On a bright, zero-degree morning last month, as I was happily making my bed in the attic of friends in Brooklyn, I thought with a shudder of Ignác Hrubý. Being a houseguest is one of my joys. It combines security and adventure, familiarity and independence. Having houseguests used to be a joy, too. Until Iggy’s visit.
I had never met him. He was a Czech exile who wrote articles for a magazine I worked for in my twenties. In middle age, he lived a life more like that of his contemporaries’ children. Unmarried, unattached, poor as a church mouse. Moving from various short-term rentals to stints on colleagues’ couches. Writing bilious manifestos. I had to edit them, toning down his passions (“the time-serving buffoon and dilettante Joe Smith” was usually better rendered as “Joe Smith”) and then seeing if there was any logic or narrative underneath. Sometimes there was, sometimes there wasn’t.
When my boss, Andrew, passed along these changes, Iggy would explode, accusing me of “cowardice and unconscionable dereliction” and urging that I be fired. I was surprised, then, when one Monday morning Andrew told me Iggy was coming to town and had no place to stay. Could I put him up?
“Doesn’t he usually stay with you?” I asked.
“Mmm. Ellen says it’s not a good week.”
“Didn’t he use to stay with Greg and Sarah Johnson?”
Andrew mumbled something and looked at the bookshelves.
I called the Johnsons. I heard Greg’s wife howl in the background: “Don’t do it!” and (oddly, it seemed) “The chicken salad!”
“Sarah won’t have him in the house,” Greg said. As he hung up, she was yelling, “Tell him about the chicken salad!”
My apartment was cramped, but it had a convertible futon couch in the living room. The refrigerator was full of hot dogs and the freezer of vodka— both of them recommended by their cheapness and versatility. You could eat hot dogs on a bun, chop them into rice or ramen noodles, or drop them into a pot of canned chili. They improved everything. Vodka was the same way. You could drink it with quinine water in the evening or with Diet Coke as a morning pick-me-up, or pour it into a bottle of apple juice and take it to work. Iggy’s case that I be fired was not altogether a weak one.
It was 2:30 a.m. when Iggy arrived, in the company of the infuriated front-desk lady. He had a garbage bag half-full of books and clothes (but not deodorant or toothpaste, one inferred). He said he wanted a sandwich to take to bed. We had hot dogs, I told him. He could boil one and eat it with vodka. He said no. His nightly sandwich had become a habit. He’d be up all night without one. So out we walked, past the glowering front-desk lady, to an all-night market in a slum a mile away. At the deli counter, he said, almost in a rapturous whisper: “Give me a chicken-salad sandwich!”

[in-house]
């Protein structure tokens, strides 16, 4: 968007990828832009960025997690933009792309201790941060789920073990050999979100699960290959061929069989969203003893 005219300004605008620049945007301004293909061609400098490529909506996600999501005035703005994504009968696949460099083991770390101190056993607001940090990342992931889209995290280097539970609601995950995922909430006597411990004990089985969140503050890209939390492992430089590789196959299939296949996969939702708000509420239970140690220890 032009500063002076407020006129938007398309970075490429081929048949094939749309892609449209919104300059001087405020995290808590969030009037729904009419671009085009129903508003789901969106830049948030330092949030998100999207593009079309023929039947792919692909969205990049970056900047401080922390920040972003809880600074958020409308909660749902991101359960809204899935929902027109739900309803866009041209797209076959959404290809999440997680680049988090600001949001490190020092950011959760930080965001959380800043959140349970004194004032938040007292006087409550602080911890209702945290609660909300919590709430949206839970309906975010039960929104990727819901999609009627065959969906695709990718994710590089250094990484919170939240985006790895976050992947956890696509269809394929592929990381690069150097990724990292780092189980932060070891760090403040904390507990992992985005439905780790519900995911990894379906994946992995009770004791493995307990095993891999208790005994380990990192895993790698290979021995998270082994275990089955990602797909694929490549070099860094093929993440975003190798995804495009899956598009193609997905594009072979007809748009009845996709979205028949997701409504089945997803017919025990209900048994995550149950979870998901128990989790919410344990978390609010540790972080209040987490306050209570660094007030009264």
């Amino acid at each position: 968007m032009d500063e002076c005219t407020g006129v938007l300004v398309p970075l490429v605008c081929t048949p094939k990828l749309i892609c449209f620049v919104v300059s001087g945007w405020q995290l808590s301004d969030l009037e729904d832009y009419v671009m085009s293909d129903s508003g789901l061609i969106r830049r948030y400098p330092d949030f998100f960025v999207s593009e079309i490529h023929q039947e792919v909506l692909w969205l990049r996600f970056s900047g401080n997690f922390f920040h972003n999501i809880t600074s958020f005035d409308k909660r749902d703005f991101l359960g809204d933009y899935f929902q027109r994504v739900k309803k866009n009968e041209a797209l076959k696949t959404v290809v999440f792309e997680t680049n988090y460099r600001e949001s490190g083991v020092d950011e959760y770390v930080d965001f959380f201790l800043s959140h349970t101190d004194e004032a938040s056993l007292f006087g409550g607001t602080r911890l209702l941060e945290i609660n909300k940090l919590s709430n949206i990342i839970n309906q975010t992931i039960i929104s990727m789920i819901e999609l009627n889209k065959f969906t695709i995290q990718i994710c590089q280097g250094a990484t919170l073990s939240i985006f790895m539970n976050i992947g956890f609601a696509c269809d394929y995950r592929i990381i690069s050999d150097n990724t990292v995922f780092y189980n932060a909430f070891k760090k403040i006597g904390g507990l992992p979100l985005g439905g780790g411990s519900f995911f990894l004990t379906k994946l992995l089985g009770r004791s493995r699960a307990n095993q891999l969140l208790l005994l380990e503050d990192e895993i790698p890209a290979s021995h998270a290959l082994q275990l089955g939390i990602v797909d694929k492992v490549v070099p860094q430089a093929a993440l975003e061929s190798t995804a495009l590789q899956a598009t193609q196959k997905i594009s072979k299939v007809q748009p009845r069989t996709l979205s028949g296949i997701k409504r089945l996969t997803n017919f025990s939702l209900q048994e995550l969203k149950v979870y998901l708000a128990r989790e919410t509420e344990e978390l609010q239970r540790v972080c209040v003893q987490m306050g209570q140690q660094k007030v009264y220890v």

He wasn’t kidding about taking these things to bed. They were less a meal than a companion. Every night he would buy one, unwrap it, and lay it on the futon beside him. By morning, half the sandwich would have been kneaded into the sheets by the thrashing of his shoulders and elbows, knees and bum, and the other half would be on the black sweatshirt he never changed.
Iggy made himself at home. He was thrilled to see my stereo. By the end of the second night he had stripped all the knobs. Adjusting the volume, the balance, the bass would ever after require pliers and clamps. The third night he played (and stacked on the gritty floor, and stepped on) the Sinatra records—real vinyl ones—my parents had bought for each other when dating. Sleepless and pacing at 3:30 a.m. on the fourth night, he pulled the whole stereo system off the bookshelf by the headphone cord, shattering the turntable and (when the headphones pulled free) sending the full loudness of the music pouring down the halls (“I’ve been a puppet! a pauper! a pirate! a poet!” I heard as I sprang awake), occasioning ringing phones, banging on the door, and another visit from the front-desk lady.
Iggy’s behavior was probably not the only reason I got evicted from the apartment a few weeks later. It all worked out for the best, anyway. I moved into a new apartment with my smashed-up stereo and my shrunken record collection. I met my wife. With her help I regained my gift for hospitality. Now old friends come to see us all the time. There is a good, cheap hotel just down the street.